By Mike Klingaman, The Baltimore Sun
5:09 PM EST, November 9, 2012
Last August, as is their custom, Loyola's Gigi Mangione and her father spent an afternoon in their backyard in Parkville, kicking the ball and talking soccer. They do it every summer — a casual bonding between a dad, who once played for the Blast, and his daughter, a former high school All-American and one of the area's brightest stars.
"We practice shooting and trapping, and just chat about stuff," said Nick Mangione, 54, a midfielder whose four years with the Blast produced 53 goals and the MISL championship in 1984. "I tell Gigi a story or two about the old days and give her positive reinforcement.
"I tell her, 'Play your game, feel the energy and enjoy it. Because, before you know it, it's all over.' "
Loyola plays at Duke on Saturday at 4 p.m. in the first round of the NCAA tournament. Heavy underdogs, the Greyhounds (12-5-4) tackle a Duke team that lost in the final of last year's College Cup. The Blue Devils, a No. 3 seed, are 12-5-2.
Loyola wouldn't be playing this weekend without Mangione (McDonogh), a senior midfielder who scored one goal and assisted on the other in a 2-1 victory over Marist for the Metro Atlantic Athletic Conference tournament championship last week.
In the stands, smiling broadly, was Nick Mangione, a Loyola All-American and the school's No. 4 all-time scorer who starred for the Greyhounds' 1976 NCAA Division II champions.
"It's the first time I ever saw him cry," his daughter said.
Gigi Mangione's play earned her the tournament's Most Valuable Player award for the second time and sends the Loyola women into the NCAAs for their eighth appearance. They've yet to win there.
To that end, Mangione spent this week scouring the Internet, collecting stories of the greatest upsets in the history of college sports.
"I'm going to share them [with the team] in a pregame speech," she said.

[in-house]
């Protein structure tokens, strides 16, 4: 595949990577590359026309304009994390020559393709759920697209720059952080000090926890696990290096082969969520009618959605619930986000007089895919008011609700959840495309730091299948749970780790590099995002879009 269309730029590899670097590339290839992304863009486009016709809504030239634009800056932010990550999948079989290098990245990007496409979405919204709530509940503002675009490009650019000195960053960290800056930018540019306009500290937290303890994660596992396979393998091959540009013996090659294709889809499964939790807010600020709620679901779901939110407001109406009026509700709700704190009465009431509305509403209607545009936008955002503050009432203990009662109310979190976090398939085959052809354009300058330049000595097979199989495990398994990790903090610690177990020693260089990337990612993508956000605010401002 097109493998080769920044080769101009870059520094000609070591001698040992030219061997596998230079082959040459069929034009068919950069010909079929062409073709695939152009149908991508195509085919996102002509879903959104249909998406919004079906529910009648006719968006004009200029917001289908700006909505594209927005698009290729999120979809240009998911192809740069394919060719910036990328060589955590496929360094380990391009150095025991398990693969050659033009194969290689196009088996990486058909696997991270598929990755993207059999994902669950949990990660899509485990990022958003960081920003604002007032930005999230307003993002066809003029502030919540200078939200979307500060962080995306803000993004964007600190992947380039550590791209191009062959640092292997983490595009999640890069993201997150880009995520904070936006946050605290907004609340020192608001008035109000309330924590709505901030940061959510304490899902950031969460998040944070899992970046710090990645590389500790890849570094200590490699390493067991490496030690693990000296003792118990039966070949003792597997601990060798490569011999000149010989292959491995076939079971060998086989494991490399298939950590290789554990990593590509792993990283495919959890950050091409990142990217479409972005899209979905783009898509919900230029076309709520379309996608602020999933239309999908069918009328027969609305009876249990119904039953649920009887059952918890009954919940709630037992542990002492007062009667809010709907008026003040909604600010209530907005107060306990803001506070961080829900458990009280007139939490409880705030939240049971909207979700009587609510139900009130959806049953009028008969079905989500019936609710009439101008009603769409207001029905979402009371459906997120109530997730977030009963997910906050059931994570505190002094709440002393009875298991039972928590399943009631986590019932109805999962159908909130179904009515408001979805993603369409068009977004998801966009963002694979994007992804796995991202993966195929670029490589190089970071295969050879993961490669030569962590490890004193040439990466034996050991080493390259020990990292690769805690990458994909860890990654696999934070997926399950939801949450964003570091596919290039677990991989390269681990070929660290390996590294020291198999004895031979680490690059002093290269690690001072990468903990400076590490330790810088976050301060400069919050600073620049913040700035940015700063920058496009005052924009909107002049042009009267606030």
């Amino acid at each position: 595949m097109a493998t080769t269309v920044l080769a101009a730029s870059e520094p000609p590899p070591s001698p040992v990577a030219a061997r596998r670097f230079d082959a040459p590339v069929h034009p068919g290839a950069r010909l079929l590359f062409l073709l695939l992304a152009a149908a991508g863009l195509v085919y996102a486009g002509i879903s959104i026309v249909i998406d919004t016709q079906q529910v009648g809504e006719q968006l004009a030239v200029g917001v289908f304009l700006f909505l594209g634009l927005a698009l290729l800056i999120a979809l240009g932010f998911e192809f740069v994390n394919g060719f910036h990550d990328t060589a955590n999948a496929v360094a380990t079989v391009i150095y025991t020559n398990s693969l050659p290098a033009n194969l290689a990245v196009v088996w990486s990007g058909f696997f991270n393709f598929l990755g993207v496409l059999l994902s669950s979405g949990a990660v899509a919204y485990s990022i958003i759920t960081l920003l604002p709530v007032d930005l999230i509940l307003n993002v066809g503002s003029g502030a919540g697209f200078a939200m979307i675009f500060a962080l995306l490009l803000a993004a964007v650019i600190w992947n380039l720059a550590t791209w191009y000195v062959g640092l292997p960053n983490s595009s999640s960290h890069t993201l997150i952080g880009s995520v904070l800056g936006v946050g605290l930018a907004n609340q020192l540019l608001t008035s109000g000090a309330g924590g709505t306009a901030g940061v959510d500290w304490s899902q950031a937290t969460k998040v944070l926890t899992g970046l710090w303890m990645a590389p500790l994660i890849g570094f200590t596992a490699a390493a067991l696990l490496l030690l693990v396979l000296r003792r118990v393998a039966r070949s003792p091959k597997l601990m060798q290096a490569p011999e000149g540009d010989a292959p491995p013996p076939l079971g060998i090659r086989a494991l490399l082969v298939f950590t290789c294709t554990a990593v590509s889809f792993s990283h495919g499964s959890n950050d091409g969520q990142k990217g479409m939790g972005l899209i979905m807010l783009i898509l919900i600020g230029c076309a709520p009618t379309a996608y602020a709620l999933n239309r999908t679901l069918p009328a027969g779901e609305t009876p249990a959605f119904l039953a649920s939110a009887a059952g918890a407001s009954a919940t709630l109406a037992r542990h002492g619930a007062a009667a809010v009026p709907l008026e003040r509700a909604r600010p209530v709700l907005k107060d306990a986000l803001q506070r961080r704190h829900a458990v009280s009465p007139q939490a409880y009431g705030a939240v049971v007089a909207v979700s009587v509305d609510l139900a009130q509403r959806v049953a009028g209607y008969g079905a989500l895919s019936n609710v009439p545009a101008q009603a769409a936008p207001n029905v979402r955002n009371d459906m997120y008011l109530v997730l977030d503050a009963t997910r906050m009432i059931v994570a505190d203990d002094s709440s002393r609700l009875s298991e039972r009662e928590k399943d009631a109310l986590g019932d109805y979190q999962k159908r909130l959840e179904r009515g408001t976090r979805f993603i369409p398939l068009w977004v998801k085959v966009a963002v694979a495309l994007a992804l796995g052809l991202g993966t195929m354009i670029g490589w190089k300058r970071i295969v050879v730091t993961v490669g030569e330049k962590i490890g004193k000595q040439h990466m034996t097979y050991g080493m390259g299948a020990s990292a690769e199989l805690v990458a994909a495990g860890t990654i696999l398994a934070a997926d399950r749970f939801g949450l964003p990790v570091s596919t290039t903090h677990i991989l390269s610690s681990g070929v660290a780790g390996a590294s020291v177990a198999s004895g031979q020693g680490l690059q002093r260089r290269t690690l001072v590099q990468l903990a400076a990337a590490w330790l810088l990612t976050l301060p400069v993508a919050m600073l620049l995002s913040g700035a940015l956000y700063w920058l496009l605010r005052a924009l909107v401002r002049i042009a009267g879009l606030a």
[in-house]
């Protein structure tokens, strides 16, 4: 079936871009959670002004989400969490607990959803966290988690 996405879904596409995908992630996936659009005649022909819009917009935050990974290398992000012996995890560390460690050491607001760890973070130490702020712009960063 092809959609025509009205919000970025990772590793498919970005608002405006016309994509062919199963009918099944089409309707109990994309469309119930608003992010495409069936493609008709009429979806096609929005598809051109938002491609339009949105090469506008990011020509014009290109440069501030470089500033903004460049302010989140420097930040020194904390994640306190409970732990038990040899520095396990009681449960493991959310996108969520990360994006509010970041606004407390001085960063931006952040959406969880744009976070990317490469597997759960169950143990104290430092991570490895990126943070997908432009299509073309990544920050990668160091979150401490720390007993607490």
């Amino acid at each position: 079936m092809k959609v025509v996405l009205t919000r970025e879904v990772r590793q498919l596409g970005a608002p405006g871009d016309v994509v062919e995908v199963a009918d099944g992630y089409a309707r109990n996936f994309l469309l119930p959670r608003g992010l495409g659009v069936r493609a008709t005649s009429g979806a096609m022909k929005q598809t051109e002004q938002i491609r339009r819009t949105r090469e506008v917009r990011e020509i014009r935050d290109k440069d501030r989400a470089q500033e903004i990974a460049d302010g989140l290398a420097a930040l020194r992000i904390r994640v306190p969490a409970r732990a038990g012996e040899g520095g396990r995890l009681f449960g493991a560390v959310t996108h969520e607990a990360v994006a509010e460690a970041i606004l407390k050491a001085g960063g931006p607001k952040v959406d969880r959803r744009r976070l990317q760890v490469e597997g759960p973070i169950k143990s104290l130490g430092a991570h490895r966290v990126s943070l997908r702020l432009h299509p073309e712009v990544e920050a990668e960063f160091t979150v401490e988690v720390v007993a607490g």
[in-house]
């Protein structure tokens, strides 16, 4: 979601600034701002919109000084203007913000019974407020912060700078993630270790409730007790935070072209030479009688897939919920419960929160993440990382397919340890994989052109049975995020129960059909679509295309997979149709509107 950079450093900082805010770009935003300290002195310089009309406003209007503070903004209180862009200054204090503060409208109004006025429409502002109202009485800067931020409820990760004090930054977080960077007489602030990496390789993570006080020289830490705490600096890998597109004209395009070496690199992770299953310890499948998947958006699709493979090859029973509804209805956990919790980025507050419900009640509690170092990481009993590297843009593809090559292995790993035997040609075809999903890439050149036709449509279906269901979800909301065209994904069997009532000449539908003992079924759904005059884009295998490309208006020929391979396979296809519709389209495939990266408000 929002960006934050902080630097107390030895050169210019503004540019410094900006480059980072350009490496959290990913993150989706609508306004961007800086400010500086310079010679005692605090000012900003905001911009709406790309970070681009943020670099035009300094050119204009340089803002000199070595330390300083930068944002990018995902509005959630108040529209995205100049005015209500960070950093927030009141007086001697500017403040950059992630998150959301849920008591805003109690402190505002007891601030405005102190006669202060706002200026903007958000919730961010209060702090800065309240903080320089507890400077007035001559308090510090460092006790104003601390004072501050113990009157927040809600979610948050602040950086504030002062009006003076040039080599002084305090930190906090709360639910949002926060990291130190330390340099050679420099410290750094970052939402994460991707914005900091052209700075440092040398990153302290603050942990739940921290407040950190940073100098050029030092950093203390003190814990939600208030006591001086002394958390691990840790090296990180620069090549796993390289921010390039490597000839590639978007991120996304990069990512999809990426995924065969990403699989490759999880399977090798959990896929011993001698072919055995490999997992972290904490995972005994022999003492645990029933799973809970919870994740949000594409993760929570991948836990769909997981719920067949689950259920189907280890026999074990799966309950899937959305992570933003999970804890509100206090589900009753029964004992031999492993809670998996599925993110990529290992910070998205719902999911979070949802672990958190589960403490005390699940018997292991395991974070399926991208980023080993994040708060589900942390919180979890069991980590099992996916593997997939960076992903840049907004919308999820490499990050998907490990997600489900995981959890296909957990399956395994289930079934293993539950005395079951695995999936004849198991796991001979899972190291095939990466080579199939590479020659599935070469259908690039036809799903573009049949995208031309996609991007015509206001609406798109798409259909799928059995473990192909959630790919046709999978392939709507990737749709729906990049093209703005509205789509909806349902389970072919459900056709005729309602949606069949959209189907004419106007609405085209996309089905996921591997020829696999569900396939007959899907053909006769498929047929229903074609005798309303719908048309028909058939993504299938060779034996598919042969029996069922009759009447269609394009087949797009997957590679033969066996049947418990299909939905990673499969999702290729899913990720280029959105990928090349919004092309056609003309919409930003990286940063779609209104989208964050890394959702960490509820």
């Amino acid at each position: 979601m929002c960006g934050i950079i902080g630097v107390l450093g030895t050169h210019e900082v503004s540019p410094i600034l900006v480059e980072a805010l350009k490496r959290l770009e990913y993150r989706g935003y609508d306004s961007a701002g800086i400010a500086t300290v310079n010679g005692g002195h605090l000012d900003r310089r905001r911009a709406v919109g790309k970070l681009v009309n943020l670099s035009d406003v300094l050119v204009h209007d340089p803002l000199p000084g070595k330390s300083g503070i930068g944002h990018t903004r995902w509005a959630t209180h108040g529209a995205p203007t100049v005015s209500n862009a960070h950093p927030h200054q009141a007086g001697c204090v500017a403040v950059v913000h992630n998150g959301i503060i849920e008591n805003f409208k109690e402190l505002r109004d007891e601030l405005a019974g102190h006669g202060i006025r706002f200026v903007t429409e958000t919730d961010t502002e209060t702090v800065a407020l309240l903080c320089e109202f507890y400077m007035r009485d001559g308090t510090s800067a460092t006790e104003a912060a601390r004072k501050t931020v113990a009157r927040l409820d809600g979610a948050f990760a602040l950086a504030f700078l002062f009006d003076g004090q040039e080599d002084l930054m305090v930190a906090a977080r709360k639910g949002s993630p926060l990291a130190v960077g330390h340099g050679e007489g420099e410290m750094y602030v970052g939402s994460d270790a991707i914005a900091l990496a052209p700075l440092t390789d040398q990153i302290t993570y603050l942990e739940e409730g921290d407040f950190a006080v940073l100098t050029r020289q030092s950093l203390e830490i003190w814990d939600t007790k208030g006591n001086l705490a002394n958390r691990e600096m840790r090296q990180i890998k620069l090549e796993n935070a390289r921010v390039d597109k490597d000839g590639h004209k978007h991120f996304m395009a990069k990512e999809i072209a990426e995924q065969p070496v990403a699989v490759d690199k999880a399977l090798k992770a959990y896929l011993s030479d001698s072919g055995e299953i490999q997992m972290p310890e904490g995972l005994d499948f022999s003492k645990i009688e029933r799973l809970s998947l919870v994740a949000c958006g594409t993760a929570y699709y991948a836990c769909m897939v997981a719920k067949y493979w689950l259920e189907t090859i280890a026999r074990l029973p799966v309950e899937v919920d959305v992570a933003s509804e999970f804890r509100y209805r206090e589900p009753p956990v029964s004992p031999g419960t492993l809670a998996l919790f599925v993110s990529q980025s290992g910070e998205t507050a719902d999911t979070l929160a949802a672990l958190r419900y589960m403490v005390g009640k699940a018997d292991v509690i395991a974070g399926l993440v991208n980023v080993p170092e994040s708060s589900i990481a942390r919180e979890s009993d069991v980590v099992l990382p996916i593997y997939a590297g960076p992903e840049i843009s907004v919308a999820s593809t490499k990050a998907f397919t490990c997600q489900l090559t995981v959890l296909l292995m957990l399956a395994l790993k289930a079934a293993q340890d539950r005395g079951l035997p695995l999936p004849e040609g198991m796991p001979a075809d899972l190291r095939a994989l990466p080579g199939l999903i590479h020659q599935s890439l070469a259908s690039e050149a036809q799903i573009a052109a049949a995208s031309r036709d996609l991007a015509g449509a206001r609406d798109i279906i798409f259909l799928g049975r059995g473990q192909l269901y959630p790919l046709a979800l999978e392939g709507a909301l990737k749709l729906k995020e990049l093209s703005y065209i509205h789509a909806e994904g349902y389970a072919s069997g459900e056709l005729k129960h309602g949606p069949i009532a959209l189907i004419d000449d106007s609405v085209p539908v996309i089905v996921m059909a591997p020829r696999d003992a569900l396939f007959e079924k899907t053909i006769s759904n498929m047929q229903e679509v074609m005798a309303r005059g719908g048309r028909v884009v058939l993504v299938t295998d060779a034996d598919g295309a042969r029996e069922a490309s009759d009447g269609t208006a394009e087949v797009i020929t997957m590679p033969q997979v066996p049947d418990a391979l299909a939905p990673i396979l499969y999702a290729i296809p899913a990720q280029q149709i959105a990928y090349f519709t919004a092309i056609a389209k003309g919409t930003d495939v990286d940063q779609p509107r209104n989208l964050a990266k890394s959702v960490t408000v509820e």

That Loyola is 0-7 in NCAA tournament play could be a plus, players said.
"Duke has never heard of us, so why would they take us seriously? But they don't know our potential if we all come together," Mangione said. "On any given day…"
That well-trod mantra made the rounds at practice this week.
"Every team has to win sometime, so maybe this is it for us," said Nichole Schiro, a senior forward and the program's all-time leading scorer (52 goals).
"If we catch [Duke] on their heels, we can take advantage," said Kelsey Rene, a senior back and the only Greyhound who has faced Duke before. A transfer from Florida International, Rene played for the Panthers squad that fought the Blue Devils to a scoreless tie in 2010.
No one knows the enemy better than Loyola coach Katherine Vettori, a 1996 Duke grad who finds it "fitting" that her first game in five years as a head coach against her alma mater should come in postseason play.
"I'm thrilled to be going home, so to speak," said Vettori, a college All-American and scoring leader who led Duke to a 60-23-7 mark as a four-year starter. Vettori (then Remy) was a freshman on the 1992 team that lost the NCAA championship to Mia Hamm-led North Carolina, 9-1.
She still holds the school record for points scored in one game (seven).
There's a stack of Duke memorabilia in her Howard County home, Vettori said, but — this week, at least — it has all been stored away.
"I had a wonderful experience at Duke, and now, to take my team there on the same field, to play a team that played for the national championship last year — it doesn't get any better than that," Vettori said.
"Can we win? It's the big dance, anything can happen," she said. "Duke probably isn't making adjustments for us. I'm hoping that they are completely overlooking us. They lost early in the Atlantic Coast Conference tournament, so it'll be almost two weeks since they played."
"We have a plan," the coach said. "And remember, we have nothing to lose."
As Mangione goes, so go the Greyhounds, Vettori said.
"She's a fighter, the playmaker with the soccer mind. She's the engine that keeps us going."
Her father's words of summer still sound in Mangione's head.
Play your game, feel the energy and enjoy it. Because, before you know it, it's all over.
Not if she can help it.
"People look at our 0-7 playoff record and say it's about to be 0-8," Mangione said. "But there's something else my dad always says.
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